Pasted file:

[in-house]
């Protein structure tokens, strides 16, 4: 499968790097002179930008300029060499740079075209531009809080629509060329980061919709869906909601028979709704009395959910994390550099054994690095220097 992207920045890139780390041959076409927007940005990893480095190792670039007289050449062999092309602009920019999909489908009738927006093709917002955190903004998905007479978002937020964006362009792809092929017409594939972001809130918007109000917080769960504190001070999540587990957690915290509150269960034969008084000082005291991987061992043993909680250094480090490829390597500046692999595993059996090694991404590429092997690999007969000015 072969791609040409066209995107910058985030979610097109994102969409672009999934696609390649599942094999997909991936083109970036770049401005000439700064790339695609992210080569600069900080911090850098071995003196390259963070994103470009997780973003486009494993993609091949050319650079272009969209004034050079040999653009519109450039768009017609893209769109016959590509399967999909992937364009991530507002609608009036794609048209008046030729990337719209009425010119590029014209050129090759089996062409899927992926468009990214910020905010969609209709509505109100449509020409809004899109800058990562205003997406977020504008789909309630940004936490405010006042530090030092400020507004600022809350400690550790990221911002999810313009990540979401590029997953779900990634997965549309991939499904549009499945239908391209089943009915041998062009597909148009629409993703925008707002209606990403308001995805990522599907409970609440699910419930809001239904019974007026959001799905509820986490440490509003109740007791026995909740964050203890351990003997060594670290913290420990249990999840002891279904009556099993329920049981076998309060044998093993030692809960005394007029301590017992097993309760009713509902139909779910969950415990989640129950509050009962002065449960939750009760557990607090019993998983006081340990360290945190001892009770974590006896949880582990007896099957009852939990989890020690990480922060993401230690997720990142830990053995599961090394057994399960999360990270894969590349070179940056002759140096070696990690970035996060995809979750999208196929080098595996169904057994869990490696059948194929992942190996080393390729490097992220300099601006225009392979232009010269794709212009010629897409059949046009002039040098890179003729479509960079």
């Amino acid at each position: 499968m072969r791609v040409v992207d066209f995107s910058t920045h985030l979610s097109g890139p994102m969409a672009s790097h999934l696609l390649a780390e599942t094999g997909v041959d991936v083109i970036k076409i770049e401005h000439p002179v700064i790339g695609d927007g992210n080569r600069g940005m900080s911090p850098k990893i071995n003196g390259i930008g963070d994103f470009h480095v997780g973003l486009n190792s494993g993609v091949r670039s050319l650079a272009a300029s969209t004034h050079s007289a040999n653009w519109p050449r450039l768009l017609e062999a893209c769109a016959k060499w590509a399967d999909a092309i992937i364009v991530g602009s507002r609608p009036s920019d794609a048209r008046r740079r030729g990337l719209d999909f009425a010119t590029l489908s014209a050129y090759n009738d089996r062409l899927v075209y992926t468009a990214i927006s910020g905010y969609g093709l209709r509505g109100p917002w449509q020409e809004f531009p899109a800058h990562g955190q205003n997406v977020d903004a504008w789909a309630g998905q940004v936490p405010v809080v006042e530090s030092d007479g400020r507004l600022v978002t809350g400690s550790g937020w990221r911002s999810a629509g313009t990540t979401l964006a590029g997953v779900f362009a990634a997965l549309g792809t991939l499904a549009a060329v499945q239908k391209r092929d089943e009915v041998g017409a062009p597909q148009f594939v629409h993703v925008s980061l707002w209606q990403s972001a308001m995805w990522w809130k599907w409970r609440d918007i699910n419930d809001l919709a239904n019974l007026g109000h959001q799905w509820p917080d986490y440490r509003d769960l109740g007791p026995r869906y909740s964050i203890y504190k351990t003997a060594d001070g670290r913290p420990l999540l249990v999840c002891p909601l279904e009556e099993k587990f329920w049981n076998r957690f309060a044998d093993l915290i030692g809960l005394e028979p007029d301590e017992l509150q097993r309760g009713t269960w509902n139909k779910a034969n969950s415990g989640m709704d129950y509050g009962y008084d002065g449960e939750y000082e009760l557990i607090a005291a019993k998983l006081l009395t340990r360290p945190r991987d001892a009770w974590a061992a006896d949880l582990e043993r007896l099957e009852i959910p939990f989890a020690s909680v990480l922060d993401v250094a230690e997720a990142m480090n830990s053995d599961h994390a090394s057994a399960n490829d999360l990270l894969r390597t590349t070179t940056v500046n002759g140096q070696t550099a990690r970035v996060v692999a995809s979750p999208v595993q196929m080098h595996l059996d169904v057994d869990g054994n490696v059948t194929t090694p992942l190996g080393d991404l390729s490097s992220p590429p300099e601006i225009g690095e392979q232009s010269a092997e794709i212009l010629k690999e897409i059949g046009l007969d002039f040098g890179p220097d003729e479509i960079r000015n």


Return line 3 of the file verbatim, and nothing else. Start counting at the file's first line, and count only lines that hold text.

């Amino acid at each position: 499968m072969r791609v040409v992207d066209f995107s910058t920045h985030l979610s097109g890139p994102m969409a672009s790097h999934l696609l390649a780390e599942t094999g997909v041959d991936v083109i970036k076409i770049e401005h000439p002179v700064i790339g695609d927007g992210n080569r600069g940005m900080s911090p850098k990893i071995n003196g390259i930008g963070d994103f470009h480095v997780g973003l486009n190792s494993g993609v091949r670039s050319l650079a272009a300029s969209t004034h050079s007289a040999n653009w519109p050449r450039l768009l017609e062999a893209c769109a016959k060499w590509a399967d999909a092309i992937i364009v991530g602009s507002r609608p009036s920019d794609a048209r008046r740079r030729g990337l719209d999909f009425a010119t590029l489908s014209a050129y090759n009738d089996r062409l899927v075209y992926t468009a990214i927006s910020g905010y969609g093709l209709r509505g109100p917002w449509q020409e809004f531009p899109a800058h990562g955190q205003n997406v977020d903004a504008w789909a309630g998905q940004v936490p405010v809080v006042e530090s030092d007479g400020r507004l600022v978002t809350g400690s550790g937020w990221r911002s999810a629509g313009t990540t979401l964006a590029g997953v779900f362009a990634a997965l549309g792809t991939l499904a549009a060329v499945q239908k391209r092929d089943e009915v041998g017409a062009p597909q148009f594939v629409h993703v925008s980061l707002w209606q990403s972001a308001m995805w990522w809130k599907w409970r609440d918007i699910n419930d809001l919709a239904n019974l007026g109000h959001q799905w509820p917080d986490y440490r509003d769960l109740g007791p026995r869906y909740s964050i203890y504190k351990t003997a060594d001070g670290r913290p420990l999540l249990v999840c002891p909601l279904e009556e099993k587990f329920w049981n076998r957690f309060a044998d093993l915290i030692g809960l005394e028979p007029d301590e017992l509150q097993r309760g009713t269960w509902n139909k779910a034969n969950s415990g989640m709704d129950y509050g009962y008084d002065g449960e939750y000082e009760l557990i607090a005291a019993k998983l006081l009395t340990r360290p945190r991987d001892a009770w974590a061992a006896d949880l582990e043993r007896l099957e009852i959910p939990f989890a020690s909680v990480l922060d993401v250094a230690e997720a990142m480090n830990s053995d599961h994390a090394s057994a399960n490829d999360l990270l894969r390597t590349t070179t940056v500046n002759g140096q070696t550099a990690r970035v996060v692999a995809s979750p999208v595993q196929m080098h595996l059996d169904v057994d869990g054994n490696v059948t194929t090694p992942l190996g080393d991404l390729s490097s992220p590429p300099e601006i225009g690095e392979q232009s010269a092997e794709i212009l010629k690999e897409i059949g046009l007969d002039f040098g890179p220097d003729e479509i960079r000015n």